Building landscapes - Choosing a builder as your landscape contractor
Just the other day I was at the ProLandscaper live event in Cheshire and I was talking to other garden designers about builders building gardens. One told me they refused to work with their builder and he’d recommend him to the client! I took home a copy of the new magazine and in the back there’s an article on the subject, I thought I’d address this in my blog as it’s something of a constant bugbear and has given me no end of trouble in the past. Only a couple of weeks ago I was informed by a client that they wanted their builder to install their garden, not an unusual request. I’ve got one project about to start and they’ve insisted on using their builder due to time constraints. Whenever I’m told this the look on my face is one of shock horror. It’s often followed by a comment like ‘well my builders really good’. There’s a misconception that builders are qualified to build landscapes. Yes there are similar skill sets but you wouldn’t ask your landscaper to build an extension. Yes they could do it but it wouldn’t be anywhere near as good as what a builder could produce. Since dropping the tools in 2015 and working with contractors to deliver my Landscapes I must have worked with about 10-15 builders reluctantly. I’ve worked with some really good builders too, not average run of the mill builders. The problems occur either when other jobs take precedence. Often the builder will be doing the client a favour by adding on the external works to an extension and the focus dissipates causing quality issues. Other problems such as an understanding of technical products or the lack of, where i might find myself having to explain how to install particular items. Sensitivity to soft landscaping is unheard of and this is where I can guarantee there can be issues. Plants are living beings and they won’t take kindly to cement being poured and tools being washed in the borders contaminating sub and top soils. To me there is no room for builders in the garden. It’s a problem waiting to occur. I will work with builders and do the best I can to educate and monitor them but only at the clients insistence. I would never advise it and if you’re thinking that you’d really like to use your builder to install your garden because you have a good relationship, you trust them, they do a good job. I strongly advise you to forget it. Good landscapers are worth their weight in gold and would always be the right choice. I work with some excellent landscapers who create the gardens I design all around the North west. You’ll be in excellent hands and it’ll mean you need to see less of my ugly face which can only be a good thing.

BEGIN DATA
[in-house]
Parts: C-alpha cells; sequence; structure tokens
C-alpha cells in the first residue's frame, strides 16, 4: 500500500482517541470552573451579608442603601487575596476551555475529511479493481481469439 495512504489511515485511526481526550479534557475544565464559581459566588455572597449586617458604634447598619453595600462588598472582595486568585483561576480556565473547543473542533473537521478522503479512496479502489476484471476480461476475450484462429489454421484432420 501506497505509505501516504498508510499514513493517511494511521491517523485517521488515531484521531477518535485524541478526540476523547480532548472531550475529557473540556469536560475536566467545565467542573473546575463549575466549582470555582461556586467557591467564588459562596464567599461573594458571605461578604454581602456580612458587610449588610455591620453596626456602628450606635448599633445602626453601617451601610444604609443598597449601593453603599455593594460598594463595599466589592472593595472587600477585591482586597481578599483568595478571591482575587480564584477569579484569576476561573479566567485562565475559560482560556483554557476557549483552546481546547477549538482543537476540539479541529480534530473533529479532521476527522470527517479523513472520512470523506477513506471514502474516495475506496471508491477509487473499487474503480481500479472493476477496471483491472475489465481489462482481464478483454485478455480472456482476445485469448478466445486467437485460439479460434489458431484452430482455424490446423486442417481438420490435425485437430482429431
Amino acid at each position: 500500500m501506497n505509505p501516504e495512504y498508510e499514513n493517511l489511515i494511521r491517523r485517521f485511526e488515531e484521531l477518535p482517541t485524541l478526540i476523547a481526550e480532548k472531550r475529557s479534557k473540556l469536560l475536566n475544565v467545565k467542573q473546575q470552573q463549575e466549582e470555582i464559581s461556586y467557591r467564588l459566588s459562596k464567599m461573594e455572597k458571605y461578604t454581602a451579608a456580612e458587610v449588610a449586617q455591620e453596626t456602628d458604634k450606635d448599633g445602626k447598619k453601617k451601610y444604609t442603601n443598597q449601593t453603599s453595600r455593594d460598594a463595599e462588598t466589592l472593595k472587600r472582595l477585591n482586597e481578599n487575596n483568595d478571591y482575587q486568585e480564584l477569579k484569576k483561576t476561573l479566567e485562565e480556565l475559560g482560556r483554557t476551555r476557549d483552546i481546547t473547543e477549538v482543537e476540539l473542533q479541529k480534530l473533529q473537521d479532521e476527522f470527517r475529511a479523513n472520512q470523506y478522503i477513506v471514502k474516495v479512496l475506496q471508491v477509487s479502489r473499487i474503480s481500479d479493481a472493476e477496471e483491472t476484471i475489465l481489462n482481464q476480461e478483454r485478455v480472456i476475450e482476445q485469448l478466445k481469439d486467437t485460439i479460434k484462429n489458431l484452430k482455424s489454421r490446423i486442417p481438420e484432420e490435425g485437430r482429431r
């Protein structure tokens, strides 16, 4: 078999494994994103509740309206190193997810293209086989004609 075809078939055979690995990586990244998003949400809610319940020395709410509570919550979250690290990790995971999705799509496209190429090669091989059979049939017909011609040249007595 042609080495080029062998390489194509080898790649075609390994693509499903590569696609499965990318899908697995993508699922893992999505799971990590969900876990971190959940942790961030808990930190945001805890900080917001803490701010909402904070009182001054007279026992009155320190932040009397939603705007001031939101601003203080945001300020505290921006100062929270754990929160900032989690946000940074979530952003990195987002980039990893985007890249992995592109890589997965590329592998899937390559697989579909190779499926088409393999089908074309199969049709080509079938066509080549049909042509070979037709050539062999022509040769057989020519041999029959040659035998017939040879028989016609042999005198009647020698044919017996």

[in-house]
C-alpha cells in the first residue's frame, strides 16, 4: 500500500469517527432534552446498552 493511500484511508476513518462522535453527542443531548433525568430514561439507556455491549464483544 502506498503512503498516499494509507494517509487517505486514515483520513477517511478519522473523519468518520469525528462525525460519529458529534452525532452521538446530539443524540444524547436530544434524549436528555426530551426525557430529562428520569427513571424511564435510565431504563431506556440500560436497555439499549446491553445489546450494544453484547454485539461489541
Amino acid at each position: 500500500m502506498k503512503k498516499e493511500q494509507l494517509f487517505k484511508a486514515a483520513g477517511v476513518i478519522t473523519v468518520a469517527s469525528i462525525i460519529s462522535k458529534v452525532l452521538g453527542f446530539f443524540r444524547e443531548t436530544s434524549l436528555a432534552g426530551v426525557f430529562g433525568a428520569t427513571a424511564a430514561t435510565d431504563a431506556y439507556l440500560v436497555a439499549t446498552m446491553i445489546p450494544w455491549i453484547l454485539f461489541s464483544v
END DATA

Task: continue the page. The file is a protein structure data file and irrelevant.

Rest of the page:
Should I employ my designer to oversee the build
To some it might seem like an unwanted expense to employ your Garden designer to oversee the build whereas in fact its a false economy not to! On projects I've not been involved in the build in the past I've often paid a visit to see the finished product and have been underwhelmed. Sometimes by the standard of workmanship but they're often from the companies I haven't recommended but more common by the installers interpretation of the plans. I put a lot of detail into my designs which should result in me being required less on site.
How much should and does it cost to build a modern garden?